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How to build a coaching culture

As an experienced team leader, you should be looking to integrate an organised coaching culture into your business. With your employees’ learning as part of your overall business strategy, you should familiarise yourself with the stages of making this part of the everyday workplace environment.

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Coaching vs training vs mentoring

Coaching, training and mentoring are terms that are often used interchangeably, but they all have slightly different definitions. Coaching is more about enhancing a skill set or knowledge base, while training involves helping an employee to learn new skills.

Mentoring is similar to training. However, it is more long-term and applies specifically to an experienced member of staff transferring knowledge to a less experienced employee on a one-to-one basis.

Leadership and coaching culture

A strong coaching culture requires a strong leader. Therefore, the many ways in which you can create a good foundation for coaching culture originate in workplace leadership skills. Being a good leader involves having soft skills and the ability to change between different workplace leadership styles to suit the situation.

A coaching culture needs a collaborative rather than an autocratic or top-down leadership style, including strong listening and empathy skills. At the end of the day, your goal is to encourage growth in your teams and individual employees. It is also important to be able to tell the difference between managing and coaching. Managing involves a more top-down style of leadership, which involves delegating and giving employees direction. Therefore, coaching is a lot more time-intensive than management, as it involves working alongside your colleagues to find out which styles of learning and training best suit their personalities.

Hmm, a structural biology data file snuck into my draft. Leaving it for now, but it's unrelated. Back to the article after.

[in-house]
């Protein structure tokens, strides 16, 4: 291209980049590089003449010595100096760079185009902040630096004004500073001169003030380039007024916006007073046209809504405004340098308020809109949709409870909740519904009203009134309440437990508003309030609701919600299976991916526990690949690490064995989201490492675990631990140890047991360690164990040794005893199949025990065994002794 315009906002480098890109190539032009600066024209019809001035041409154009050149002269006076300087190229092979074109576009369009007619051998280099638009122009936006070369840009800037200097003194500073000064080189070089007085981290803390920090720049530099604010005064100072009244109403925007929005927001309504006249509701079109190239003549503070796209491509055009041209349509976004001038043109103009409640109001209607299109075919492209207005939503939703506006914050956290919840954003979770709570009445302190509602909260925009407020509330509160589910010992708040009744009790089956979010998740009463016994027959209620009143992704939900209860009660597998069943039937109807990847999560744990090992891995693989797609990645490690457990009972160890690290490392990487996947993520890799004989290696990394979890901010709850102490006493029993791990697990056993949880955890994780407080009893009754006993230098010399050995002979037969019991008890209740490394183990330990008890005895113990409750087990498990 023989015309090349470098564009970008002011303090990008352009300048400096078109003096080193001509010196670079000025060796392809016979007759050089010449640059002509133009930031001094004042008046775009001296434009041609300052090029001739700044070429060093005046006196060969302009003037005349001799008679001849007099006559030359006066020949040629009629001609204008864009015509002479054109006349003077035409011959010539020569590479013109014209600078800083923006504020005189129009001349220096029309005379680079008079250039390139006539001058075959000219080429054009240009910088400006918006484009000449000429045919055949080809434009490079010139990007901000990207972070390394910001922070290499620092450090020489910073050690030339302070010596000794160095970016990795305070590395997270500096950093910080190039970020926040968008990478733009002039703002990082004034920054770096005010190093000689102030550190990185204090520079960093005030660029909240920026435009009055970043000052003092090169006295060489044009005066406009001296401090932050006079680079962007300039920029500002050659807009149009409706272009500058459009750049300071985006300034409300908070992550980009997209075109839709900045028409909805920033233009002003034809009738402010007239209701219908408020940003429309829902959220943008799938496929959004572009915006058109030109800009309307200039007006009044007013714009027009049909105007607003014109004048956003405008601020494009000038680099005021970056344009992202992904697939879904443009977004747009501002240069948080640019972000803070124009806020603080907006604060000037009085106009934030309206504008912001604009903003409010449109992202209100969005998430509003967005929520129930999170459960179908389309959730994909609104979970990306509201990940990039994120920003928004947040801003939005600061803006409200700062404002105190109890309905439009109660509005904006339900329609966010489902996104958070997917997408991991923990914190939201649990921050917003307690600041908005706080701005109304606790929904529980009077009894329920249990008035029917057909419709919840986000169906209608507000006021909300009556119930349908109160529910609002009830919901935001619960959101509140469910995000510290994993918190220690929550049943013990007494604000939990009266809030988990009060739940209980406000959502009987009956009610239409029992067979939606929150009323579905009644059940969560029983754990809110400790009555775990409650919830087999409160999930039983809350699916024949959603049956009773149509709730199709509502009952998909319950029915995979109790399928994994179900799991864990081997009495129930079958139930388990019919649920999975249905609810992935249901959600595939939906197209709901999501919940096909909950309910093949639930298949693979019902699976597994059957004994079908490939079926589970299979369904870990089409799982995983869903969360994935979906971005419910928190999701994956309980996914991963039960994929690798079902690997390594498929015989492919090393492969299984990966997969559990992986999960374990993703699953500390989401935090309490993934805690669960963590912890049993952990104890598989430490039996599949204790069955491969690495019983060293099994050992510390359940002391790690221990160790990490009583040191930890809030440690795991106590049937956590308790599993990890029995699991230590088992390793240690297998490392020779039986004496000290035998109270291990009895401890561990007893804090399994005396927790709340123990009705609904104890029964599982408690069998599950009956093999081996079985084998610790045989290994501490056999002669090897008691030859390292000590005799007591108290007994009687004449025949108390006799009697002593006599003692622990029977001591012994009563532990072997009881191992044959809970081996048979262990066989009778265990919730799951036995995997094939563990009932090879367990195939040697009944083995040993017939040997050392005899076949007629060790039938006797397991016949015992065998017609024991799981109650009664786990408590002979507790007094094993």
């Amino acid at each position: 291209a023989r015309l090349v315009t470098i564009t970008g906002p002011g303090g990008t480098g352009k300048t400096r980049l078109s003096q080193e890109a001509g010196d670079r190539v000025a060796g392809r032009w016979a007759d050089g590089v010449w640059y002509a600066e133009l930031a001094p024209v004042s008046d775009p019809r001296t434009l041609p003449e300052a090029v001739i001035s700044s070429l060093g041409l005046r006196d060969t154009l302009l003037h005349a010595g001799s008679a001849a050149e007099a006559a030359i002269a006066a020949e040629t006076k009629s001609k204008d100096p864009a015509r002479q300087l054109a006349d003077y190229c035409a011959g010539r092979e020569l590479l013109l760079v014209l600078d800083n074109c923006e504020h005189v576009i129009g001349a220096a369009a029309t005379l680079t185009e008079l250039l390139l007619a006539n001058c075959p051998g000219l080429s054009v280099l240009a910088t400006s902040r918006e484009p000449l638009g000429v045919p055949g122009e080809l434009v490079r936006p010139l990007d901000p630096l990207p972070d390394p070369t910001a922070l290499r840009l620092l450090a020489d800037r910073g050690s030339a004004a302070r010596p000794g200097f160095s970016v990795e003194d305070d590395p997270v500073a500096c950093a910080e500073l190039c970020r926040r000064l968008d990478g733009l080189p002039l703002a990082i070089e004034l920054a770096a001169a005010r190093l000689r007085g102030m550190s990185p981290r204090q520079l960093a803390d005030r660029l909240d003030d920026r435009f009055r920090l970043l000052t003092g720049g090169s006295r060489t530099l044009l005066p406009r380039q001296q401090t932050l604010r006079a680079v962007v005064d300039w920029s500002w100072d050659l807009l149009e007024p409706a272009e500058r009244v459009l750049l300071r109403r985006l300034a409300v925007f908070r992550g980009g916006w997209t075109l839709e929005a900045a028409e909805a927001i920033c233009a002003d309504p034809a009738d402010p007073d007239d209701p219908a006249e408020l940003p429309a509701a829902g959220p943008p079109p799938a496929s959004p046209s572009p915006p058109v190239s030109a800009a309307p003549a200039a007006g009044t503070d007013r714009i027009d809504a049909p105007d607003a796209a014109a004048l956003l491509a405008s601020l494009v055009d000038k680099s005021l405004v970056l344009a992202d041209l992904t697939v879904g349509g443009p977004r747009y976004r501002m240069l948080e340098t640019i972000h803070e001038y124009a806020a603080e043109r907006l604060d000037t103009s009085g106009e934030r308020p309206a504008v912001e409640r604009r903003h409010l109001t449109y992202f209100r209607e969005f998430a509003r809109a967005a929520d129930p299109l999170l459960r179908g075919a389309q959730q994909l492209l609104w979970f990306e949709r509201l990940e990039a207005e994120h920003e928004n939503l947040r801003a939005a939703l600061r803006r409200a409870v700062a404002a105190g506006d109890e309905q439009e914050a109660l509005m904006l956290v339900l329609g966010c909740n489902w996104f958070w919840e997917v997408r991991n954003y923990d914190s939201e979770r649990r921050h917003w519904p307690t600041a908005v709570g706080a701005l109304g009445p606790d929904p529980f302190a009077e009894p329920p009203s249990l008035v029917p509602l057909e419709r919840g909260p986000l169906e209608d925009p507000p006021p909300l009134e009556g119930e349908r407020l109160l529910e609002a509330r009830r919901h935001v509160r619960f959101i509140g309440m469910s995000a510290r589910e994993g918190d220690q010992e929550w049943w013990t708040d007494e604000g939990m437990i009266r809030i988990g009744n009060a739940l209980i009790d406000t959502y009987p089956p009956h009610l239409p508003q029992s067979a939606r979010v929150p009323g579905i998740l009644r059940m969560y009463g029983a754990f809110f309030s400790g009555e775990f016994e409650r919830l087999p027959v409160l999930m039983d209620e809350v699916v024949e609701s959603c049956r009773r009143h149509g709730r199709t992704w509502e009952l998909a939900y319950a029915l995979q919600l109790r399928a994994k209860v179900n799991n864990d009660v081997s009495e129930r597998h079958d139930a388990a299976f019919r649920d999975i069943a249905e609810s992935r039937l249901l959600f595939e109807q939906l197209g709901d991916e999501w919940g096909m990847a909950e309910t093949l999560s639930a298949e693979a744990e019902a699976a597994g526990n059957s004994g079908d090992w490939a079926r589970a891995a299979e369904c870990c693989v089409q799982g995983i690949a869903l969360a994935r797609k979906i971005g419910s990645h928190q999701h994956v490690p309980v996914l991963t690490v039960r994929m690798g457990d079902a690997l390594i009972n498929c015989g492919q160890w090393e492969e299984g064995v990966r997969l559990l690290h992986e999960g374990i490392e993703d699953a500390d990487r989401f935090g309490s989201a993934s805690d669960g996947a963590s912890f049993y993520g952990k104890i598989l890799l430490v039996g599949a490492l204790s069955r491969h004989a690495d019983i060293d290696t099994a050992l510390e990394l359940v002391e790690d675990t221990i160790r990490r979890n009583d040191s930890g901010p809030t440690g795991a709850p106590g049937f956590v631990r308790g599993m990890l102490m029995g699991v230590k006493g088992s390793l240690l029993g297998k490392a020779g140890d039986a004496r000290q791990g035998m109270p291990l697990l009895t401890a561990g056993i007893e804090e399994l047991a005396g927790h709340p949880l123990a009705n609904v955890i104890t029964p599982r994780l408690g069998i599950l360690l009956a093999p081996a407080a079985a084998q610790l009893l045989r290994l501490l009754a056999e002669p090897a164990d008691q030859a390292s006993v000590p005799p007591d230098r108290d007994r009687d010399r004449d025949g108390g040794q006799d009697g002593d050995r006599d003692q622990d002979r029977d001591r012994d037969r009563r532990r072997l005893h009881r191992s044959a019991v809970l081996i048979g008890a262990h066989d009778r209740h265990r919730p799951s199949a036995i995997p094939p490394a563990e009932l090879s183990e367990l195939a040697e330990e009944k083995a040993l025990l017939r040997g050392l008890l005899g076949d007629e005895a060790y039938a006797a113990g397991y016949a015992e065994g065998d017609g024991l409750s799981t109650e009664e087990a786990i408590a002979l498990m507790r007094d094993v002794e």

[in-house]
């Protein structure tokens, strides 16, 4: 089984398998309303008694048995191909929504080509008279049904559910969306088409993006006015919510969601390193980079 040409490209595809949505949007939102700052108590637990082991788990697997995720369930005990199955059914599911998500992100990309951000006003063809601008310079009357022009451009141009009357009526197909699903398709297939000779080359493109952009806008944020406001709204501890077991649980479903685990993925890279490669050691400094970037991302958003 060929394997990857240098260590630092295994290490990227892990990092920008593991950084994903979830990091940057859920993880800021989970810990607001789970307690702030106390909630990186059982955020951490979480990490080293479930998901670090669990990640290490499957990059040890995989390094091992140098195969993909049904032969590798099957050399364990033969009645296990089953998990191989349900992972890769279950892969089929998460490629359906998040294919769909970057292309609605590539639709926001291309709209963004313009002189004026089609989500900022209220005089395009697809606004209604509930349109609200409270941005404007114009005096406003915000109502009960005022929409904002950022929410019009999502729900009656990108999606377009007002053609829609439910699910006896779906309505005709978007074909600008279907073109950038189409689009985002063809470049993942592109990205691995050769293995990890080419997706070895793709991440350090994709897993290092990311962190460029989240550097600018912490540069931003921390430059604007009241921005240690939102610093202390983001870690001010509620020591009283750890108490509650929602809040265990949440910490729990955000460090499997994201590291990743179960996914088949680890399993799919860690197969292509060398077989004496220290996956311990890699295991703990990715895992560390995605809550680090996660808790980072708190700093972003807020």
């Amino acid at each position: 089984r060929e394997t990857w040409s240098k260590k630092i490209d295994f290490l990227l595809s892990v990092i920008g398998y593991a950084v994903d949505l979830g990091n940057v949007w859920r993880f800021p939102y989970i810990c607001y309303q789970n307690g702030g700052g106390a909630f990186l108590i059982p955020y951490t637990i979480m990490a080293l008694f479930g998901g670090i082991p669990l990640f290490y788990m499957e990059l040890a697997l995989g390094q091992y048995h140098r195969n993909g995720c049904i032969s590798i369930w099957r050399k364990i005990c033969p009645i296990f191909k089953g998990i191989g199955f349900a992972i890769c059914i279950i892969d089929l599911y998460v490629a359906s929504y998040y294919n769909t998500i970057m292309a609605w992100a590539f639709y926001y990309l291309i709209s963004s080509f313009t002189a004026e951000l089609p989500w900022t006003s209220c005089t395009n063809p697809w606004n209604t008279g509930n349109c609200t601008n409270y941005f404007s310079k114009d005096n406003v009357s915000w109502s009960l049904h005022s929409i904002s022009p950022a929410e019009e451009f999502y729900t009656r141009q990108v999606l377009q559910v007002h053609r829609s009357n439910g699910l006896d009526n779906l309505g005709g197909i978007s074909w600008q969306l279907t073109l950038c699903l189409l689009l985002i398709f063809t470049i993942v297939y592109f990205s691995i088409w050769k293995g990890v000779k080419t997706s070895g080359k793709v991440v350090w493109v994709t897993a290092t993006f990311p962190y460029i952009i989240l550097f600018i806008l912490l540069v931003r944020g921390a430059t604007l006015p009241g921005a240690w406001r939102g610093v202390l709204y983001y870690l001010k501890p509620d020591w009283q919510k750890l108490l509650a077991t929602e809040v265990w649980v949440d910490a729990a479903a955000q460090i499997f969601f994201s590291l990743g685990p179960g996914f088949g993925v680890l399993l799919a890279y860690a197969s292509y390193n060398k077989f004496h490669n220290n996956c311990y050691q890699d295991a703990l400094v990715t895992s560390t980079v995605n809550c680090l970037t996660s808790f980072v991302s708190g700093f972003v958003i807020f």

Creating opportunities for learning and training

You can involve your HR team in your coaching culture strategy by creating learning and training opportunities for employees, regardless of their skill level. To do so, it is useful to learn the difference between coaching and mentoring. Many businesses will mentor staff, but coaching requires you to bring in a trainer with expert knowledge in the skill sets of your employees. To get the most out of the learning and training opportunities provided by an expert coach, consider monitoring the performance of your employees who are following these modules.

Building a routine around employee coaching sessions

It is a good idea to not just have one-off coaching sessions, but to make sure that your employees engage with regular coaching. When your employees learn new ideas, rote and repetition will help them to stick. You can allocate a set time of the week or month, depending on your company’s budget, when your employees can build on their skill sets with an expert coach.

Integrating a coaching routine into your overall business strategy

Make sure that coaching is not ad hoc, but rather forms part of your overall strategy. You should try to think about whether the coaching is designed to serve a purpose and ensure that you have a clear reason for each coaching session. Consider coaching your employees to prepare for a campaign, or recapping skills learned following changes in the IT tools used at your company.

You may have coaching sessions for your employees’ soft skills as well. If a big presentation or seminar is coming up shortly, consider coaching your employees in public speaking skills. This way, your employees will be more confident and prepared for new situations, even leading to the ability to self-coach if they have to achieve similar tasks in the future.

Asking the right questions

Being a coach requires being a good listener to your employees, finding out what drives and inspires them. However, sometimes this requires a little coaxing. It is important to ask specific questions that help draw out the answers that are useful to you in helping to decide what works best for your employees’ personal and professional development. By asking the right kinds of questions, you can find out more about what aspects of the role your employees are confident with, what their perceived weaknesses are and where they feel strongest. If you ask inquisitive questions, you may discover surprising details about how your employees work and their feelings about their work. Once you have received useful answers from your employees, you can put these into practice with coaching sessions tailored to their specific needs.